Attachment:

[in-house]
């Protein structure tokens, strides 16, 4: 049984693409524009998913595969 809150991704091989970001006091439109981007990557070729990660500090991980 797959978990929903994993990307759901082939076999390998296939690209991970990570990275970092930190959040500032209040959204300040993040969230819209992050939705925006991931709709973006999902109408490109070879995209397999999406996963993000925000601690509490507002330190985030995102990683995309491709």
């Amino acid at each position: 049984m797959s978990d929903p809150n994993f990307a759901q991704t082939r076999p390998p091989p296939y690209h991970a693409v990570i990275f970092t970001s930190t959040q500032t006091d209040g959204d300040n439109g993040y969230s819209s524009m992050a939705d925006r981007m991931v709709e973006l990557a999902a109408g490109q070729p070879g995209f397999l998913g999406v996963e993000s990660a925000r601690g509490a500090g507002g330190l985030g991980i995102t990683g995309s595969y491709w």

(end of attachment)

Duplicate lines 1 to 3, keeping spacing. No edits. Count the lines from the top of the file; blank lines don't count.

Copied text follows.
[in-house]
């Protein structure tokens, strides 16, 4: 049984693409524009998913595969 809150991704091989970001006091439109981007990557070729990660500090991980 797959978990929903994993990307759901082939076999390998296939690209991970990570990275970092930190959040500032209040959204300040993040969230819209992050939705925006991931709709973006999902109408490109070879995209397999999406996963993000925000601690509490507002330190985030995102990683995309491709």
């Amino acid at each position: 049984m797959s978990d929903p809150n994993f990307a759901q991704t082939r076999p390998p091989p296939y690209h991970a693409v990570i990275f970092t970001s930190t959040q500032t006091d209040g959204d300040n439109g993040y969230s819209s524009m992050a939705d925006r981007m991931v709709e973006l990557a999902a109408g490109q070729p070879g995209f397999l998913g999406v996963e993000s990660a925000r601690g509490a500090g507002g330190l985030g991980i995102t990683g995309s595969y491709w």